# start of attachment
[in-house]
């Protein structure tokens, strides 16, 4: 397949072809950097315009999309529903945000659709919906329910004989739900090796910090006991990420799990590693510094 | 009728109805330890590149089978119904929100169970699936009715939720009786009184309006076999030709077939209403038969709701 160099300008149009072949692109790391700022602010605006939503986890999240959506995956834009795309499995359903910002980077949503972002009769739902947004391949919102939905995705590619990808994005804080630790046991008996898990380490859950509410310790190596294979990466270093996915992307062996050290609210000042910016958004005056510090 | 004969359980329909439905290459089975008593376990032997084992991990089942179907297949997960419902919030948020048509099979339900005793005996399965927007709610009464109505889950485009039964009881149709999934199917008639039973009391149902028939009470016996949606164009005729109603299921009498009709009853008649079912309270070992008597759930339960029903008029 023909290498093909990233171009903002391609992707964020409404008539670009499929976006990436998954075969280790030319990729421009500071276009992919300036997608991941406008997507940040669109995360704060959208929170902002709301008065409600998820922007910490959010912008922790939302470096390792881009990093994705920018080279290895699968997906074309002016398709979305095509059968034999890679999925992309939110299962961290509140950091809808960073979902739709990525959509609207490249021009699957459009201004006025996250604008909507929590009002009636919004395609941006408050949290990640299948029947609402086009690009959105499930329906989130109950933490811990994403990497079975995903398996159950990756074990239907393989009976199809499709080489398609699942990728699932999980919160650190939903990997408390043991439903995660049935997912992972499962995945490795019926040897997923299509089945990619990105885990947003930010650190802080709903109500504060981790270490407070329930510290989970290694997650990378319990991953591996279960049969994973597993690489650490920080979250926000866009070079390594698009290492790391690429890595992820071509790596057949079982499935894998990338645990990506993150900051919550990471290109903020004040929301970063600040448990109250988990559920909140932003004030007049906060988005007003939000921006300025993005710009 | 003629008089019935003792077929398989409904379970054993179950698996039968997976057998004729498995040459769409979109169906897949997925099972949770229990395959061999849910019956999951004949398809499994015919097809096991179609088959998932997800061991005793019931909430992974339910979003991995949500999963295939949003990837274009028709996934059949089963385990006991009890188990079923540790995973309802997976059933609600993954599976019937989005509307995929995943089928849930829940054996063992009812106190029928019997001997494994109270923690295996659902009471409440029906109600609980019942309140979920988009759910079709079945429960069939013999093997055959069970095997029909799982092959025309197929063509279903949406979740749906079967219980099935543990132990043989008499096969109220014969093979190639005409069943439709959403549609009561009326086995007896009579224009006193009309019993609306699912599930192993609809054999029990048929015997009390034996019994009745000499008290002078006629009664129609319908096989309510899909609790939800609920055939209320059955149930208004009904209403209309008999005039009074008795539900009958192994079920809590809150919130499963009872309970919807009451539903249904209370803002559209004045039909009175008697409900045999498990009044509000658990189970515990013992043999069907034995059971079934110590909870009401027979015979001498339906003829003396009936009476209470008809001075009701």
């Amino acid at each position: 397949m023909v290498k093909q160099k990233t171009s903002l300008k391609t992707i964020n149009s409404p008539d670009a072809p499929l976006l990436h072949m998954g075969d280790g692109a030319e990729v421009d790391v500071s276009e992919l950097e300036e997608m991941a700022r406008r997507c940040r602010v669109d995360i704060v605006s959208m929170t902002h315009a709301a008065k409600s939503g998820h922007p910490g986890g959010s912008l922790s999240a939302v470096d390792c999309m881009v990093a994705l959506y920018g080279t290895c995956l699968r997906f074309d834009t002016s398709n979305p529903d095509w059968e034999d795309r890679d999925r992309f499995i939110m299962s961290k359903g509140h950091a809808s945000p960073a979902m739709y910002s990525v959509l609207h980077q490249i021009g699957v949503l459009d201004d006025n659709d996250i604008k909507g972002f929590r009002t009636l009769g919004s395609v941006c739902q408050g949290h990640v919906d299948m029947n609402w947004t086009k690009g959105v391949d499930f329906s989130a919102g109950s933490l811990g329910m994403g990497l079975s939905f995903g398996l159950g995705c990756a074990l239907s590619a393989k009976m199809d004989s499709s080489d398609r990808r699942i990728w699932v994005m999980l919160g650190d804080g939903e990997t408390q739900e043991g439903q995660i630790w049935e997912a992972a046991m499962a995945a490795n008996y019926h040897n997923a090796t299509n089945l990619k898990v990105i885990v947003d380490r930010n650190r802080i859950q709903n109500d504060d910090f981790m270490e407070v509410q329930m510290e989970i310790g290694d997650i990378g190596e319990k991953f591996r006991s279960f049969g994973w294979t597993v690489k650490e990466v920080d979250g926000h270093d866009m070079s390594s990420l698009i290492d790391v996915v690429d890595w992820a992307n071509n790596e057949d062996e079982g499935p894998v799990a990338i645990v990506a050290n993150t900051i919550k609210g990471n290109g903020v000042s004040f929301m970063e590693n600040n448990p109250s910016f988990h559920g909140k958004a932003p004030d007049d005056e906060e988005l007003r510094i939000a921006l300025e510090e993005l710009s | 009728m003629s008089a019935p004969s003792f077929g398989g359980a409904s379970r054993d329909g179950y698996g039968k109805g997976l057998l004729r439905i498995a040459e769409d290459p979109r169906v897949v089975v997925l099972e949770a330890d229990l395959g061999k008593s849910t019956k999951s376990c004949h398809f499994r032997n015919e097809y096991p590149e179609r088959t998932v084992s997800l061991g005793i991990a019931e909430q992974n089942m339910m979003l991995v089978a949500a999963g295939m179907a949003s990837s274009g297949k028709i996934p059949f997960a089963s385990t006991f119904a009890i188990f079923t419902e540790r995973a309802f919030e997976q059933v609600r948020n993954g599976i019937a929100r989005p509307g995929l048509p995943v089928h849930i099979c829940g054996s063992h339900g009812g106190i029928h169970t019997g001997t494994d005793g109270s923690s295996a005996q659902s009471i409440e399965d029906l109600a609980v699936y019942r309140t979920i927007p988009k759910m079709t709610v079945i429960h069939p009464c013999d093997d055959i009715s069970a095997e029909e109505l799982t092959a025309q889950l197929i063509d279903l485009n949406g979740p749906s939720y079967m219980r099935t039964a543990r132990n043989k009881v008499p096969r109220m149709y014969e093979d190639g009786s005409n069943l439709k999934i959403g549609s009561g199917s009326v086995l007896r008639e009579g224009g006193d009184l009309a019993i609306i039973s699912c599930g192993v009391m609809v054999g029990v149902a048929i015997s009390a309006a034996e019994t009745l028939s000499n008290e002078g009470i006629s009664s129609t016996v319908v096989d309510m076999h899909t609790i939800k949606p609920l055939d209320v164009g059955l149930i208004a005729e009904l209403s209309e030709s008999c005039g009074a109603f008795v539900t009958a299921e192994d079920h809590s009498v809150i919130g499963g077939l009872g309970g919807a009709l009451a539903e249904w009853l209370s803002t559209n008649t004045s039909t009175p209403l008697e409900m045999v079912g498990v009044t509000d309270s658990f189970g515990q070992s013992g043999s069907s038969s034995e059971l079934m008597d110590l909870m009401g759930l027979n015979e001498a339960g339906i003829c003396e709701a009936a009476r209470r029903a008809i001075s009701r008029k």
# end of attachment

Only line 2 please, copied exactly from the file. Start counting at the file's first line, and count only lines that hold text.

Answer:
């Protein structure tokens, strides 16, 4: 397949072809950097315009999309529903945000659709919906329910004989739900090796910090006991990420799990590693510094 | 009728109805330890590149089978119904929100169970699936009715939720009786009184309006076999030709077939209403038969709701 160099300008149009072949692109790391700022602010605006939503986890999240959506995956834009795309499995359903910002980077949503972002009769739902947004391949919102939905995705590619990808994005804080630790046991008996898990380490859950509410310790190596294979990466270093996915992307062996050290609210000042910016958004005056510090 | 004969359980329909439905290459089975008593376990032997084992991990089942179907297949997960419902919030948020048509099979339900005793005996399965927007709610009464109505889950485009039964009881149709999934199917008639039973009391149902028939009470016996949606164009005729109603299921009498009709009853008649079912309270070992008597759930339960029903008029 023909290498093909990233171009903002391609992707964020409404008539670009499929976006990436998954075969280790030319990729421009500071276009992919300036997608991941406008997507940040669109995360704060959208929170902002709301008065409600998820922007910490959010912008922790939302470096390792881009990093994705920018080279290895699968997906074309002016398709979305095509059968034999890679999925992309939110299962961290509140950091809808960073979902739709990525959509609207490249021009699957459009201004006025996250604008909507929590009002009636919004395609941006408050949290990640299948029947609402086009690009959105499930329906989130109950933490811990994403990497079975995903398996159950990756074990239907393989009976199809499709080489398609699942990728699932999980919160650190939903990997408390043991439903995660049935997912992972499962995945490795019926040897997923299509089945990619990105885990947003930010650190802080709903109500504060981790270490407070329930510290989970290694997650990378319990991953591996279960049969994973597993690489650490920080979250926000866009070079390594698009290492790391690429890595992820071509790596057949079982499935894998990338645990990506993150900051919550990471290109903020004040929301970063600040448990109250988990559920909140932003004030007049906060988005007003939000921006300025993005710009 | 003629008089019935003792077929398989409904379970054993179950698996039968997976057998004729498995040459769409979109169906897949997925099972949770229990395959061999849910019956999951004949398809499994015919097809096991179609088959998932997800061991005793019931909430992974339910979003991995949500999963295939949003990837274009028709996934059949089963385990006991009890188990079923540790995973309802997976059933609600993954599976019937989005509307995929995943089928849930829940054996063992009812106190029928019997001997494994109270923690295996659902009471409440029906109600609980019942309140979920988009759910079709079945429960069939013999093997055959069970095997029909799982092959025309197929063509279903949406979740749906079967219980099935543990132990043989008499096969109220014969093979190639005409069943439709959403549609009561009326086995007896009579224009006193009309019993609306699912599930192993609809054999029990048929015997009390034996019994009745000499008290002078006629009664129609319908096989309510899909609790939800609920055939209320059955149930208004009904209403209309008999005039009074008795539900009958192994079920809590809150919130499963009872309970919807009451539903249904209370803002559209004045039909009175008697409900045999498990009044509000658990189970515990013992043999069907034995059971079934110590909870009401027979015979001498339906003829003396009936009476209470008809001075009701």